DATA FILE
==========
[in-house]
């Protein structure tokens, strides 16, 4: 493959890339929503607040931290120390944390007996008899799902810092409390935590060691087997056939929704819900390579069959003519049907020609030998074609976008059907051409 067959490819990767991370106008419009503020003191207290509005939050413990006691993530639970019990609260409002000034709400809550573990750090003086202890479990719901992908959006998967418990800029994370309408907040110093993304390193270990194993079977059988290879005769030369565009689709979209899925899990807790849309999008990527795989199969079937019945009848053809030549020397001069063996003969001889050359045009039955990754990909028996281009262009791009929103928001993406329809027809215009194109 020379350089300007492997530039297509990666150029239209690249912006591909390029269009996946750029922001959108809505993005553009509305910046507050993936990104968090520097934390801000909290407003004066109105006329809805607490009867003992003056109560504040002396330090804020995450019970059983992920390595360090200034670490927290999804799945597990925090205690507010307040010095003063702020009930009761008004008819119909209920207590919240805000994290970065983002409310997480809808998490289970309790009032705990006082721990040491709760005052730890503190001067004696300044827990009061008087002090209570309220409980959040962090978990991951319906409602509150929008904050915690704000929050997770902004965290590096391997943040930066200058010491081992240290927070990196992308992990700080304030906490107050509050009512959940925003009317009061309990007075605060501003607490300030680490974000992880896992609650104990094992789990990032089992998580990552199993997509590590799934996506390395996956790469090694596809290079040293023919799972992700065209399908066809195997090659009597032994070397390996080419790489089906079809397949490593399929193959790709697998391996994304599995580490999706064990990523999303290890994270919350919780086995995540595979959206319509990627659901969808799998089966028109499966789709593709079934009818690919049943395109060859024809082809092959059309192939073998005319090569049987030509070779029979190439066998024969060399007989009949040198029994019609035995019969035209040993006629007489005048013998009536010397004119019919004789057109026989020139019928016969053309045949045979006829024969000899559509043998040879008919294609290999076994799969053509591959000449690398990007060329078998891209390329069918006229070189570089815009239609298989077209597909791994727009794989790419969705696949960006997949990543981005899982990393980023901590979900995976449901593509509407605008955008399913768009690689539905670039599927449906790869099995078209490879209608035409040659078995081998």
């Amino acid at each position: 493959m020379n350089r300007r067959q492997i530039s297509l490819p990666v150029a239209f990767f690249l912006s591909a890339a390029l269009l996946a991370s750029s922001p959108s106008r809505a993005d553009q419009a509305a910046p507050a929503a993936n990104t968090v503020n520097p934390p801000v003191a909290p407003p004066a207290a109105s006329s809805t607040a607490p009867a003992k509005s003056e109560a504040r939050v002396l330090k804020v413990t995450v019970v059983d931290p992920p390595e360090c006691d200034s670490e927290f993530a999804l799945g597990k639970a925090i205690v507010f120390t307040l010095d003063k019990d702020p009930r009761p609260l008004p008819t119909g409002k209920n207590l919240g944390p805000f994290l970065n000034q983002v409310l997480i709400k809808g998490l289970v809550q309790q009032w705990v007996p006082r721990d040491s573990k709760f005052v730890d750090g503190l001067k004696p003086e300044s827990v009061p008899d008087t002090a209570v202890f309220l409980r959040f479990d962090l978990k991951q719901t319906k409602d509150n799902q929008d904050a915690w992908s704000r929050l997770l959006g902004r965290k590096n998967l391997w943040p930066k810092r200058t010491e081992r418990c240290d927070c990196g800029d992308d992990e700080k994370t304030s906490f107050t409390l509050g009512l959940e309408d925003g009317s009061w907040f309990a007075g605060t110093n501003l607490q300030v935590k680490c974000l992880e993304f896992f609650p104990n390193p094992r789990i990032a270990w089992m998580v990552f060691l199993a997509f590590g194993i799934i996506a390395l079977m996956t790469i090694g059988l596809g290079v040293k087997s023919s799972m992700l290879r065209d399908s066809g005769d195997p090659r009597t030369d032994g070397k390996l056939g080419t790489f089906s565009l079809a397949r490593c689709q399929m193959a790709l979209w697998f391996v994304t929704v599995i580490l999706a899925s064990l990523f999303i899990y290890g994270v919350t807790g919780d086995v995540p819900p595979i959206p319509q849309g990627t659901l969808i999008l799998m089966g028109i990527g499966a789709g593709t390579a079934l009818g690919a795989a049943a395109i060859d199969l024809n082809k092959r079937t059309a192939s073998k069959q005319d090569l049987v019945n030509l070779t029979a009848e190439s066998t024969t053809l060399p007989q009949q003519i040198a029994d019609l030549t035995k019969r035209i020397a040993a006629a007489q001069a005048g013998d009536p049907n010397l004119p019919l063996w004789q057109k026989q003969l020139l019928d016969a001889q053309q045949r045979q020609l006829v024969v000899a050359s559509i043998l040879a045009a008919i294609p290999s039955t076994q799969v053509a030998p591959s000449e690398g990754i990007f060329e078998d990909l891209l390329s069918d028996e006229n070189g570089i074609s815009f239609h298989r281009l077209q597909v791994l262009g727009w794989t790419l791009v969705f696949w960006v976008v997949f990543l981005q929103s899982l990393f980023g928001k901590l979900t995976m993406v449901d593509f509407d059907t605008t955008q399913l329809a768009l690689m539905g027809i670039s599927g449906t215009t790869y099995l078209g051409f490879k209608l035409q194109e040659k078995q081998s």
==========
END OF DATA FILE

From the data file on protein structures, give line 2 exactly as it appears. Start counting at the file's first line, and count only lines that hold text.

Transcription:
């Protein structure tokens, strides 16, 4: 493959890339929503607040931290120390944390007996008899799902810092409390935590060691087997056939929704819900390579069959003519049907020609030998074609976008059907051409 067959490819990767991370106008419009503020003191207290509005939050413990006691993530639970019990609260409002000034709400809550573990750090003086202890479990719901992908959006998967418990800029994370309408907040110093993304390193270990194993079977059988290879005769030369565009689709979209899925899990807790849309999008990527795989199969079937019945009848053809030549020397001069063996003969001889050359045009039955990754990909028996281009262009791009929103928001993406329809027809215009194109 020379350089300007492997530039297509990666150029239209690249912006591909390029269009996946750029922001959108809505993005553009509305910046507050993936990104968090520097934390801000909290407003004066109105006329809805607490009867003992003056109560504040002396330090804020995450019970059983992920390595360090200034670490927290999804799945597990925090205690507010307040010095003063702020009930009761008004008819119909209920207590919240805000994290970065983002409310997480809808998490289970309790009032705990006082721990040491709760005052730890503190001067004696300044827990009061008087002090209570309220409980959040962090978990991951319906409602509150929008904050915690704000929050997770902004965290590096391997943040930066200058010491081992240290927070990196992308992990700080304030906490107050509050009512959940925003009317009061309990007075605060501003607490300030680490974000992880896992609650104990094992789990990032089992998580990552199993997509590590799934996506390395996956790469090694596809290079040293023919799972992700065209399908066809195997090659009597032994070397390996080419790489089906079809397949490593399929193959790709697998391996994304599995580490999706064990990523999303290890994270919350919780086995995540595979959206319509990627659901969808799998089966028109499966789709593709079934009818690919049943395109060859024809082809092959059309192939073998005319090569049987030509070779029979190439066998024969060399007989009949040198029994019609035995019969035209040993006629007489005048013998009536010397004119019919004789057109026989020139019928016969053309045949045979006829024969000899559509043998040879008919294609290999076994799969053509591959000449690398990007060329078998891209390329069918006229070189570089815009239609298989077209597909791994727009794989790419969705696949960006997949990543981005899982990393980023901590979900995976449901593509509407605008955008399913768009690689539905670039599927449906790869099995078209490879209608035409040659078995081998």